For months, candidates canvassed the city, petitioned their constituents and gathered signatures. On Thursday, County Clerk Katharine Clark finished verifying the efforts of all 11 City Council and mayoral hopefuls.
The qualifying of the candidates means those citizens will appear on the 2021 municipal ballot, setting the clock two months ahead of Election Day. In addition to one seat in each of four council districts, the city’s top government job is up for contention. Incumbent Mayor Alan Webber will face two challengers: District 4 Councilor JoAnne Vigil Coppler and former candidate for New Mexico’s 3rd Congressional District, Alexis Martinez Johnson.
In Vigil Coppler’s district, two women will appear on the ballot to vie for the seat that will come open at year’s end. Amanda Chavez, a director in Santa Fe Public Schools, and Rebecca Romero, who works with the state Department of Health, both say their roots in the Southside will help shape their work on the council.
Vigil Coppler declines to endorse either of them.
In the event she defeats Webber, she tells SFR, “In my mind, I will have to work with either one of them and I don’t want to create any animosity.”
Farther west, in District 3, two candidates want a seat on the council. The incumbent, Councilor Roman “Tiger” Abeyta, ran unopposed in his first election. With two decades of city and county government experience, Abeyta now spends his non-council time as the chief professional officer of the Boys and Girls Clubs of Santa Fe.
This time, he faces local tire business owner Lee Garcia, whose family has run and operated Garcia Tires, or some version of the company, for 47 years.
“I’d like to set an example for just about anybody. I don’t care who you are. You can put yourself forward and try to make a difference.” Garcia tells SFR of his decision to enter the race and give the people of District 3 a choice, “We have a public funding option right now; you don’t have to come from big money to run a campaign.”
District 1 residents have a smorgasbord of candidates to choose from. The district, which encompasses the Plaza and stretches down to Siler Road, has candidates from all stripes competing for the seat.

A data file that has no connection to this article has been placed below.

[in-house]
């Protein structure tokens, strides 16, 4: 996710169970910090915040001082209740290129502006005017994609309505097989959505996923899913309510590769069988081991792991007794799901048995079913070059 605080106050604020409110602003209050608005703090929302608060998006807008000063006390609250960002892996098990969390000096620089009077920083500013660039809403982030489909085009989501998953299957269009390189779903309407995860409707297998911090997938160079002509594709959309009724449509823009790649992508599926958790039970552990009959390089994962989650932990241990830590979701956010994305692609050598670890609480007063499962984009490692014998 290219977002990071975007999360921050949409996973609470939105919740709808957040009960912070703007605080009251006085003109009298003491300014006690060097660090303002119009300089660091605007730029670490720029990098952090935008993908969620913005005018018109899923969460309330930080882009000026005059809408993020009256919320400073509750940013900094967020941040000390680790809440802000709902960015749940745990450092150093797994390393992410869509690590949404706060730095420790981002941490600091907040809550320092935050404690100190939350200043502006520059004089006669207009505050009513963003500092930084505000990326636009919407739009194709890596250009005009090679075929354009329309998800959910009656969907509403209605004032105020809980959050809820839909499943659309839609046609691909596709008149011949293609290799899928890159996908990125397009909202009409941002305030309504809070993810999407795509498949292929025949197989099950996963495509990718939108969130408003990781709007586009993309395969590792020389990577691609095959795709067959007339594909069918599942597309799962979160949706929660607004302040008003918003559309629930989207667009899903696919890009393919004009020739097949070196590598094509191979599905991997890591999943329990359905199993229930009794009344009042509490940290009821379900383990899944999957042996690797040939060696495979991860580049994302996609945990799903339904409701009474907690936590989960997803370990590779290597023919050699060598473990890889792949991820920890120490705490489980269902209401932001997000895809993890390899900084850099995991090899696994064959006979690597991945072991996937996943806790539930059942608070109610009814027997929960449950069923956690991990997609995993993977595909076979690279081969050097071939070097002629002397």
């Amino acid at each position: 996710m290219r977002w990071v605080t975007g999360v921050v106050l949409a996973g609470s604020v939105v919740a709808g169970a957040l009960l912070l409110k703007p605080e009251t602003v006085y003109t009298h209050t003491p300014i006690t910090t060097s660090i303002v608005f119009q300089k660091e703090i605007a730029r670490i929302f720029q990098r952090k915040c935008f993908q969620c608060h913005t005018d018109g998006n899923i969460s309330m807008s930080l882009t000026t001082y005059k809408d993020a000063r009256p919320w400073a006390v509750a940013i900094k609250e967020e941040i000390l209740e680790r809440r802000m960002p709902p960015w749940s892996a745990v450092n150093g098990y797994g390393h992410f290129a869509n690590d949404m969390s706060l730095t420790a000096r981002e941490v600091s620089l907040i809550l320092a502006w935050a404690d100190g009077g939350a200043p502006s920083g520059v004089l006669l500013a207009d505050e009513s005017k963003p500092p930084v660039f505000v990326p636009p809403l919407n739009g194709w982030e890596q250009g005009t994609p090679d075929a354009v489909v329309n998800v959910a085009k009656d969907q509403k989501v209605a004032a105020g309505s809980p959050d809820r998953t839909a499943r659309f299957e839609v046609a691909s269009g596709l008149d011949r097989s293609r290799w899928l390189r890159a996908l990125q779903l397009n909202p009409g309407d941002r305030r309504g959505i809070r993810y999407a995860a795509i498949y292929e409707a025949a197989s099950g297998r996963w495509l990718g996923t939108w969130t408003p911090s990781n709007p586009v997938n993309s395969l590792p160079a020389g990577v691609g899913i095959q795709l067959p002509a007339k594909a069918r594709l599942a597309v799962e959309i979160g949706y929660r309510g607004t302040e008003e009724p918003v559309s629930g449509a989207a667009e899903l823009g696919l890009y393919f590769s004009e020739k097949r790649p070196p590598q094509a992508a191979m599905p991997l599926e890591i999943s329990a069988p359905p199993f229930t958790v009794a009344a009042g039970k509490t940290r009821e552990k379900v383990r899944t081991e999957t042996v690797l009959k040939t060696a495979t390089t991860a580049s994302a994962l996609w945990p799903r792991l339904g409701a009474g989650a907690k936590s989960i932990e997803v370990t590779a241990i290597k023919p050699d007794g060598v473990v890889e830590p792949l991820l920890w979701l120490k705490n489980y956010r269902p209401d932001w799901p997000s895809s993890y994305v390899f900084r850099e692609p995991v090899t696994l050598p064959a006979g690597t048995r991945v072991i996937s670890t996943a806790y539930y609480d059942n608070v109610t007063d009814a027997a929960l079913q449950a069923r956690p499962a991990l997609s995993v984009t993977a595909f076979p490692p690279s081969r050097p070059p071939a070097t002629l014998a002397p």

Joe Hoback, whose family ran the Pink Adobe restaurant, has campaigned on a platform to give city workers a raise to $15 an hour. Brian Gutierrez, chairman of the city’s Planning Commission and owner of Mr. G’s Pro Tow, hopes to improve public safety by working to support and retain more police officers in the city.
Another candidate in the crowded District 1 race, Roger Carson, a Las Campanas real estate agent, thinks he can solve Santa Fe’s perpetual housing crisis by approaching development through a more sustainable model.
Hoback, Gutierrez and Carson are looking to unseat Councilor Signe Lindell, has two previous terms under her belt and hopes her track record on the council will give her another four years to represent District 1.
Councilor Carol Romero-Wirth seeks re-election, unopposed, for District 2.
Other, uncontested down-ballot candidates include representatives for the school board. Kate Noble will hold onto the District 3 seat and newcomer Sascha Anderson will assume the seat previously held by the late Lorraine Price. Last night, the school board voted to welcome Anderson aboard ahead of the elections, to fill the vacant District 5 position.
At the college level, two seats on the board are up for election. Linda Siegle and Xubi Wilson will assume District 1 and 4 seats, respectively, come January. Wilson is an adjunct professor at the college who headed up the solar program before its recent demise, and Siegle currently sits on the college board. Wilson ran for the Santa Fe Community College Governing Board in 2015.
For details about registering to vote, voting by mail and Santa Fe’s ranked-choice system, head over to SFR’s election FAQs.